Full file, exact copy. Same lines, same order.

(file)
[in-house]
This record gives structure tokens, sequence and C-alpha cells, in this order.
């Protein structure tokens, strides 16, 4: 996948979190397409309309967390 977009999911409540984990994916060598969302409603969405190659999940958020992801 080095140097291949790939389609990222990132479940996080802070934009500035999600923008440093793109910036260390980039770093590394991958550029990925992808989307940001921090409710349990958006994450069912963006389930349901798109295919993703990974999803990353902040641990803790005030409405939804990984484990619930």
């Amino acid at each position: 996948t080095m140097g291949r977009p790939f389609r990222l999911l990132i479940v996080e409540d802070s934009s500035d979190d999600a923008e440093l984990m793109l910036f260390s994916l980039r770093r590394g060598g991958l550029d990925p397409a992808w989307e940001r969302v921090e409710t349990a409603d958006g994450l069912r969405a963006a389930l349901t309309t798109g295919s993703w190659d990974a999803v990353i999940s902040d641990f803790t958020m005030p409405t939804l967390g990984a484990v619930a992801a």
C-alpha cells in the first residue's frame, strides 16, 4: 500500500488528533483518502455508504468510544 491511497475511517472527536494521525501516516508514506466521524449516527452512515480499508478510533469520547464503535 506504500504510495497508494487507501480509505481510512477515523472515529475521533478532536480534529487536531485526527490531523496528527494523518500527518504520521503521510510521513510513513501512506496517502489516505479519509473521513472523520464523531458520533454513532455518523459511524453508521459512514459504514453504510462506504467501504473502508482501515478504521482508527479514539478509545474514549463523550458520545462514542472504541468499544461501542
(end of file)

[in-house]
This record gives structure tokens, sequence and C-alpha cells, in this order.
């Protein structure tokens, strides 16, 4: 996948979190397409309309967390 977009999911409540984990994916060598969302409603969405190659999940958020992801 080095140097291949790939389609990222990132479940996080802070934009500035999600923008440093793109910036260390980039770093590394991958550029990925992808989307940001921090409710349990958006994450069912963006389930349901798109295919993703990974999803990353902040641990803790005030409405939804990984484990619930």
């Amino acid at each position: 996948t080095m140097g291949r977009p790939f389609r990222l999911l990132i479940v996080e409540d802070s934009s500035d979190d999600a923008e440093l984990m793109l910036f260390s994916l980039r770093r590394g060598g991958l550029d990925p397409a992808w989307e940001r969302v921090e409710t349990a409603d958006g994450l069912r969405a963006a389930l349901t309309t798109g295919s993703w190659d990974a999803v990353i999940s902040d641990f803790t958020m005030p409405t939804l967390g990984a484990v619930a992801a």
C-alpha cells in the first residue's frame, strides 16, 4: 500500500488528533483518502455508504468510544 491511497475511517472527536494521525501516516508514506466521524449516527452512515480499508478510533469520547464503535 506504500504510495497508494487507501480509505481510512477515523472515529475521533478532536480534529487536531485526527490531523496528527494523518500527518504520521503521510510521513510513513501512506496517502489516505479519509473521513472523520464523531458520533454513532455518523459511524453508521459512514459504514453504510462506504467501504473502508482501515478504521482508527479514539478509545474514549463523550458520545462514542472504541468499544461501542